With much that Mr. Chamberlain said on Wednesday as to the necessity for subdividing municipal work in London, and setting up centres of civic patriotism which shall command the respect and interest of the various dis- tricts of the Metropolis,we have the very greatest sympathy. But given the essential and unalterable fact that man and Nature have made London for many purposes a single unit, these aspirations for localising a share of London patriotism can only be carried out by a scheme like that proposed by the Unification Commission. That scheme was broadly speaking, for a dignified central municipality which should preside over the common interests of Londoners, represent their unity with due state and ceremony, and to some extent control, help, and supervise the work of a series of sub-municipalities, each with its Mayor and Council, scattered throughout the Metropolis. Under this plan, the London districts would have been endowed with the civic feeling which the Vestry organisation cannot give ; while, at the same time, the fact that Londoners are Lon- doners, whether they live in Kensington or in Houndsditch, in Marylebone or in Southwark, would have been recog- nised, and the great traditions of the London Corpora- tion, withheld when the City failed to spread beyond its medizeval limits, would have become the common heritage of the whole Metropolis. Why Mr. Chamberlain chooses to reject a plan which gives what he pleads for in the way of smaller municipal areas, and yet endows the capital as a whole with the sense of civic life, we cannot comprehend. The only explanation that he seems to offer, is the desire that the so-called City shall not be deprived of its ancient rights, privileges, and traditions. But those rights, privileges, and traditions, are not its own to do what it likes with. It has held them, and E till holds them, merely as a trustee for London as a whole, and until the great body of citizens outside the walls are ready to claim their share in the inheritance.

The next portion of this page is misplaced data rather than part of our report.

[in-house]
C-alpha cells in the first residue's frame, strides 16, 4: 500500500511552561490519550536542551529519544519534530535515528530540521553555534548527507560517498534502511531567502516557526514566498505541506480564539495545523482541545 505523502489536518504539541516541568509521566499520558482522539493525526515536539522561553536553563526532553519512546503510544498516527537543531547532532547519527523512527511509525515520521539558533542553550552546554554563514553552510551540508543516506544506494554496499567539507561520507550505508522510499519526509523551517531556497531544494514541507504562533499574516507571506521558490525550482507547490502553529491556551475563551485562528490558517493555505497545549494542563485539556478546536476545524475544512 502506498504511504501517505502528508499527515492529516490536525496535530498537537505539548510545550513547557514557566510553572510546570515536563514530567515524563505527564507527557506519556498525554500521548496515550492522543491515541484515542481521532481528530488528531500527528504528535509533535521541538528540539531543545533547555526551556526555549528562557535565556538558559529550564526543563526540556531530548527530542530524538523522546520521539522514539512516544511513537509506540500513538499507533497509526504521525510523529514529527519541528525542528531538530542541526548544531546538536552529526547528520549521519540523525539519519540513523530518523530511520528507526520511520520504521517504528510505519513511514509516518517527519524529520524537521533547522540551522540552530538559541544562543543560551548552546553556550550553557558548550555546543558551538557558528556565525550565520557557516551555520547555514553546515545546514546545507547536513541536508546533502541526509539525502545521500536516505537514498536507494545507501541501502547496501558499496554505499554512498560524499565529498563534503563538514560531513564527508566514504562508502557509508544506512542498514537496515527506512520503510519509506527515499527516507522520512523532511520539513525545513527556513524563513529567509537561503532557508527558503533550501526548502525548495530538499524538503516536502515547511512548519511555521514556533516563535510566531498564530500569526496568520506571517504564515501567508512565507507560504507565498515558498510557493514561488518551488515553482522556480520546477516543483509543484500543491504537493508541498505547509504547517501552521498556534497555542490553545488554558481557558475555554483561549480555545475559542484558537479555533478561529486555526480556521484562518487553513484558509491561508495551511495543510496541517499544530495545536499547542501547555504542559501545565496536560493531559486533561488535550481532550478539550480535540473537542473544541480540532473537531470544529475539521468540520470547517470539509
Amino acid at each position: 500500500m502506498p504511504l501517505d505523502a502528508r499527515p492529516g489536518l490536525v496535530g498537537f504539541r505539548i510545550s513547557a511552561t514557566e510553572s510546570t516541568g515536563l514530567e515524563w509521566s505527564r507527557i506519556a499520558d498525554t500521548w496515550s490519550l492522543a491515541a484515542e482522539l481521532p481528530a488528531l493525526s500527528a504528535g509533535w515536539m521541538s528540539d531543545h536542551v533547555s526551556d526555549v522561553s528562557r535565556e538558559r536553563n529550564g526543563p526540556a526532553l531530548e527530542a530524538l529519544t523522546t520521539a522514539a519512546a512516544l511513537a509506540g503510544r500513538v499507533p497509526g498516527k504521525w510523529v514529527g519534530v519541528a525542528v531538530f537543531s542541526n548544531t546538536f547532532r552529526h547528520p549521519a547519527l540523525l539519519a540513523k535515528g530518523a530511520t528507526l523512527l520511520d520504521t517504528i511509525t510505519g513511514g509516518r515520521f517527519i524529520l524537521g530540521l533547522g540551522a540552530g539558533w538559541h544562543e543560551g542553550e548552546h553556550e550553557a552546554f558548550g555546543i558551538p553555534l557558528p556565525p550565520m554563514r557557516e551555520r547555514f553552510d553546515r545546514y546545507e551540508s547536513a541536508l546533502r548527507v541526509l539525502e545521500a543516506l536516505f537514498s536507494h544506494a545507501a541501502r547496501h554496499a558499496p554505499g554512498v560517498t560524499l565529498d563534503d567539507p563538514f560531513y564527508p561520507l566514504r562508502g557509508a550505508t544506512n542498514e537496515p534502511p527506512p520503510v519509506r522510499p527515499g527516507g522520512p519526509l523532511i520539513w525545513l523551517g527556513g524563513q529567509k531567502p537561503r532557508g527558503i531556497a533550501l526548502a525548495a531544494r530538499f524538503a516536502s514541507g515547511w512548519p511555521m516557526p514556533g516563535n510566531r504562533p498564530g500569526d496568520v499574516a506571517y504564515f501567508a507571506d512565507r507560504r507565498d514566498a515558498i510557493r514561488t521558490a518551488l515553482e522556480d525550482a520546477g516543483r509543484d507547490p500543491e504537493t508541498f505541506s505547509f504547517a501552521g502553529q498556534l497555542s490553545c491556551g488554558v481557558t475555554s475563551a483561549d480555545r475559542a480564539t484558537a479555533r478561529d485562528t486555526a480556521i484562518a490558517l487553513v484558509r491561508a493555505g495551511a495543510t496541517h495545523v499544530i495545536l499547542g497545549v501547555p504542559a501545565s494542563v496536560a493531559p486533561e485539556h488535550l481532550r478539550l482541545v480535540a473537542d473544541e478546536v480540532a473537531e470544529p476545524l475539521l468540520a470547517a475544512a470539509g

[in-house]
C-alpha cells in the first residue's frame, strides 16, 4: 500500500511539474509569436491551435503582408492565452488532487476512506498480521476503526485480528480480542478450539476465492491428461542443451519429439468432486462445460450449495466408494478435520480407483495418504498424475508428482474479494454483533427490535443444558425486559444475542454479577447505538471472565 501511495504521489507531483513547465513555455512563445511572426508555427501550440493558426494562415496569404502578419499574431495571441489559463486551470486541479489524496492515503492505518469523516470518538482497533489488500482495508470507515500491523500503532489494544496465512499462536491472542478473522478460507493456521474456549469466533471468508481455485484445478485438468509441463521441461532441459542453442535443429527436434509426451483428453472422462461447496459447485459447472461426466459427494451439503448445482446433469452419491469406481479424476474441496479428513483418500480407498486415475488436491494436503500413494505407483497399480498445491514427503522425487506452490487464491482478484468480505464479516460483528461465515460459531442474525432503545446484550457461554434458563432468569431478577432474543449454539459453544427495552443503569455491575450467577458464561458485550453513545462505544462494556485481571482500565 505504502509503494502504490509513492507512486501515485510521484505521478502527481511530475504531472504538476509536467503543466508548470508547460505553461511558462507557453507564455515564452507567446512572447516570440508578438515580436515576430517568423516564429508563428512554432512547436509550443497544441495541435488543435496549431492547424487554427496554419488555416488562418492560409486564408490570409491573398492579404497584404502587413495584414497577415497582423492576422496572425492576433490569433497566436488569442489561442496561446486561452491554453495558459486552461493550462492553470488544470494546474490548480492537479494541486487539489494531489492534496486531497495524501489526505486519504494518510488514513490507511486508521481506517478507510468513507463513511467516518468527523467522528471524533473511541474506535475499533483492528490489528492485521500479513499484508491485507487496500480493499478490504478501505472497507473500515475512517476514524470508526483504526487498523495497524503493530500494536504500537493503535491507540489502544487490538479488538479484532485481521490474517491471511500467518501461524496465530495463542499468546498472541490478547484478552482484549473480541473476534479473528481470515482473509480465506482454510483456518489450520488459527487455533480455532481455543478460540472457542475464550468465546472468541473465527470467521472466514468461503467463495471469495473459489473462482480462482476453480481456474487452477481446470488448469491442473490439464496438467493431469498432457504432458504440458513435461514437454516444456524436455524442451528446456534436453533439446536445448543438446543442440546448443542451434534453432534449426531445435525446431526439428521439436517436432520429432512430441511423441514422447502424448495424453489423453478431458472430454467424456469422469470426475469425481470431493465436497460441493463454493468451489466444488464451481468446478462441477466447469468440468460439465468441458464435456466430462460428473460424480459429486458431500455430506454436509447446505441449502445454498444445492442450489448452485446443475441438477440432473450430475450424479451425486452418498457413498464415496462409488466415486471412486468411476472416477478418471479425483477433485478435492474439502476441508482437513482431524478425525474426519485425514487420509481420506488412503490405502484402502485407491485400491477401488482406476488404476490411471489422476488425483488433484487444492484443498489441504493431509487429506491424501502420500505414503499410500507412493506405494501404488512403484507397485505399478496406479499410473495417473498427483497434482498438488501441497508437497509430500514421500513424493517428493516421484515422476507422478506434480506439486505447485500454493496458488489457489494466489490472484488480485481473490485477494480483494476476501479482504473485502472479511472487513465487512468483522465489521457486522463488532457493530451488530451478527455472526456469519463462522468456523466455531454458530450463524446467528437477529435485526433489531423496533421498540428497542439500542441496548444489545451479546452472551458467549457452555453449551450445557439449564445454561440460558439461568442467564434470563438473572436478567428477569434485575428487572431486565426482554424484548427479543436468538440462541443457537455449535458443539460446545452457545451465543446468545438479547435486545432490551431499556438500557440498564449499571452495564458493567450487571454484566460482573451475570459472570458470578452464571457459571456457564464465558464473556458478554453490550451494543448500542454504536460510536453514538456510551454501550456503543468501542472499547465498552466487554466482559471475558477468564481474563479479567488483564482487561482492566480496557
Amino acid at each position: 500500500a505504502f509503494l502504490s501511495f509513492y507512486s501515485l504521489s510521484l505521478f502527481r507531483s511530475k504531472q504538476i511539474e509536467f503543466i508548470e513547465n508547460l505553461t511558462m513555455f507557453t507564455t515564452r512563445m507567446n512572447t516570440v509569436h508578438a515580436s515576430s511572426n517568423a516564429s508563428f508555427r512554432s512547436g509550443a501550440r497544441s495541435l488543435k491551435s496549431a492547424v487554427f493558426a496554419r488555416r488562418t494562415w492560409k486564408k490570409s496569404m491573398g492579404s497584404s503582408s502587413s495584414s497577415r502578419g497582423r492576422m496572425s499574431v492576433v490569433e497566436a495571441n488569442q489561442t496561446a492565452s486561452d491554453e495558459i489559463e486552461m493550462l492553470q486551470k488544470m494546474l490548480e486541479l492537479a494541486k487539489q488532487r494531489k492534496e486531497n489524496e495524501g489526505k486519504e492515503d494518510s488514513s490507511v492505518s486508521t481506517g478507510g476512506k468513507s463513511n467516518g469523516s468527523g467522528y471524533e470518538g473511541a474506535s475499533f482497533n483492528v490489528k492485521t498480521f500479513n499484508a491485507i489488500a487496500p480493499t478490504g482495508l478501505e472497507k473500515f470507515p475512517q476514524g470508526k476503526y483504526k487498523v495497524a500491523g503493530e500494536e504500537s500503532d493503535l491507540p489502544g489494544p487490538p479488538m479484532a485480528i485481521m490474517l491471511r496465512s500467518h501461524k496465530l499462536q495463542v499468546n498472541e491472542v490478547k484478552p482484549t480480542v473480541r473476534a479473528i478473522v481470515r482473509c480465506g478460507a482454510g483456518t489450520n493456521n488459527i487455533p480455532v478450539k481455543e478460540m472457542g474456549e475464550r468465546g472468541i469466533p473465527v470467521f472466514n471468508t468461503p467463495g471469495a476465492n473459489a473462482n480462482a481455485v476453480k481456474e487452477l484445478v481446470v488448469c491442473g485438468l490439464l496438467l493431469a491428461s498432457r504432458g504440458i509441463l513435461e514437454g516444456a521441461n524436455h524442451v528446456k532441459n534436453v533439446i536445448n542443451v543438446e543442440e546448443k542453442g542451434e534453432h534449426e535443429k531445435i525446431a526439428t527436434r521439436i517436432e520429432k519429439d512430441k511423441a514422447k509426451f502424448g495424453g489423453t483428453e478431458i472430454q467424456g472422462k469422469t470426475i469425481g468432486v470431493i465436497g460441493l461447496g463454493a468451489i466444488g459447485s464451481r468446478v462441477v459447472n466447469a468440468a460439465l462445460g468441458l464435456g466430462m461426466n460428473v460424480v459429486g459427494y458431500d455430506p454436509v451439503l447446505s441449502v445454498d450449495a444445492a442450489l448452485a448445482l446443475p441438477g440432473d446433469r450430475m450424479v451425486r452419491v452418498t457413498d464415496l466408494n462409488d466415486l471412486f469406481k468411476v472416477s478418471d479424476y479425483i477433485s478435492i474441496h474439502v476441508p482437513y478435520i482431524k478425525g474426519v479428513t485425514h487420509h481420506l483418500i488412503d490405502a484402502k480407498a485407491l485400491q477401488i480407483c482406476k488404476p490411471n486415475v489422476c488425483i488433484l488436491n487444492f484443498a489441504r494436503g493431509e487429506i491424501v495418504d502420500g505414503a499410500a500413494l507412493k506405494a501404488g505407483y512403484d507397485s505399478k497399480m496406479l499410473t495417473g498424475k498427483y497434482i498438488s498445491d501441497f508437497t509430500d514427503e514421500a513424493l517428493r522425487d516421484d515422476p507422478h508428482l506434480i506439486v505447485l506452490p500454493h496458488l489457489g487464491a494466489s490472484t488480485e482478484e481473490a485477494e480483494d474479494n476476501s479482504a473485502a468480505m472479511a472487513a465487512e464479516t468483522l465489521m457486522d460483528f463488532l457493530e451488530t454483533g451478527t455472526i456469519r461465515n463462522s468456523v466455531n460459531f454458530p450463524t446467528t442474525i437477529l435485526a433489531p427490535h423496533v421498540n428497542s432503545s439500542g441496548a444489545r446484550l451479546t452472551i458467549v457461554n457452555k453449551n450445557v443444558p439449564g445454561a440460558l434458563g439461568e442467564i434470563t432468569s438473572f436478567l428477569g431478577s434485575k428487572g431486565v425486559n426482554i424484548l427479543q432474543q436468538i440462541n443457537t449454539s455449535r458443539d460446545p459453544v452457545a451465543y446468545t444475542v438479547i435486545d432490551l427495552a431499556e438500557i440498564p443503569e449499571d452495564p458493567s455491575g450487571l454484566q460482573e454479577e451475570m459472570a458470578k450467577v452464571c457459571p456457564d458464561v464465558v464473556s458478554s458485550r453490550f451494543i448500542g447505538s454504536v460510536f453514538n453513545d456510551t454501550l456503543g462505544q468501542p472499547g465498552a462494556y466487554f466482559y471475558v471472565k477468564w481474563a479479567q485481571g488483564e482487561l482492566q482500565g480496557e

What makes us specially astonished at Mr. Chamber- lain's support of the plan of " tenification" is the fact that in the end his scheme will be certain to come round to a squalid and reduced version of the scheme proposed by the Royal Commission. One has only to look a little closer at Mr. Chamberlain's plan to see that this is so. Mr. Chamberlain, talking generally and not in detail, uses language which might seem to uninstructed persons to imply that he would set up ten or twelve Municipalities in the London districts which would be as independent of each other, and of the world in general, as is the Munici- pality of Birmingham. But Mr. Chamberlain would, no doubt, be the first to acknowledge that this is not possible in a city like London, where the various districts are obliged to be mutually dependent. To begin with, the finances of the ten London Municipalities could not be separated as the finances of Birmingham are separated from the finances of Warwickshire. If they were, we should have the astonishing spectacle of cities of the rich on the one hand —like St. George's, Hanover Square, and Kensington— and cities of the poor on the other,—like Bethnal Green, Stepney, Battersea, and Southwark. In the poor cities, where perhaps not 10 per cent. of the houses would be rated above thirty or forty pounds a year, you would have the poor frying in their own fat,—or rather in their own sauce maigre. In the rich cities, where there would per- haps only be 10 per cent, of the houses under thirty or forty pounds a year, you would have the rich giving no help to their poorer neighbours in the matter of civic services. You would, that is, have one set of cities with the rates at ten shillings in the pound, and the other set with rates of a shilling. It is needless to say that so radical and so sound a municipal reformer as Mr. Chamberlain does not contemplate anything of this kind. Obviously, then, you can never have financial independence in London, but must keep, to a great extent, a common purse under some system of equalisation of rates. But you cannot stop here. You cannot even have all your municipal services independent. You must, for example, have a common system of sewerage. Again, you cannot throw the up- keeping of the parks on the places in which they happen to be situated. Must poor Battersea keep up the sub- tropical garden in the Park that bears its name for the pleasure of all London ? In a word, there are a hundred things, first handed over to the Metro- politan Board of Works on grounds of pure utility and convenience, and now done by the County Council, which must remain at the common charge. Any other system would produce a waste by overlapping, which a practical municipal administrator like Mr. Chamberlain would never tolerate for a moment. But a system of something very like common finance, and of many vastly important common services, would and must mean a Common Board or Council ; and this Council, since indirect election in London was made impossible by the scandals of the Metropolitan Board of Works, would mean a popularly elected body. But this is the Central Municipal body of the Royal Commission back again under a new name, and without its dignity or its hold upon the civic sentiment of the Londoner ;—as we have said above, a squalid and reduced version of that Central body against which Mr. Chamberlain protests so strongly. But can it be doubted that if we are to have a Central body with very large powers of taxing, spending, and administering, that it will be better to have that body one which will interest and inspire the commonalty of London just as the municipality of Birmingham interests and inspires Birmingham rather than a dreary, dingy, misshapen Federal Board, which will inspire neither enthusiasm nor respect, and will seem to the Londoners little better than a Committee on sewerage and ceme- teries ?It may be a pity that London is so large, so conterminous, and so obviously a single civic com- munity of the modern type, that it is divided into quarters where the rich are concentrated, and quarters where the poor dwell together with no oasis of even moderate wealth but the church rectory ; but since this is the case, and since it is not alterable, it is impossible to give .moderate-sized municipalities to London, except on the hnes of the sub-municipalities proposed by the Royal Commission. Their plan is the most that the facts of the situation will allow in the way of decentralisation, and it is a thousand pities to see the greatest authority on municipal life in England led off on a false scent by his perhaps not unnatural disgust at the doings of the present majority in the London County Council. But, thank heaven, Mr. Chamberlain was never in the past and never will be in the future a lead-headed doctrinaire. We do not in the least despair of seeing him ultimately adopt the proposals of the Royal Commission on Unifica- tion as giving all that he really pleads for. When the more noisy and ridiculous of the present Progressive majority have disappeared at the polls, and the County Council has become what it should be, the home of com- mon-sense and sound practical work, we may trust that Mr. Chamberlain, no longer irritated by the chatter of Collectivist pedants and ignorant theorists, will see that the extending to all London of the still-living traditions of the City, is the best means of bestowing on the Metro- polis the blessings of civic patriotism. It would, indeed, be a cause of regret if he, of all men, were, through a mix- ture of misapprehension and disgust, to help in withholding from London the benefits which he did so much to call into being in provincial England.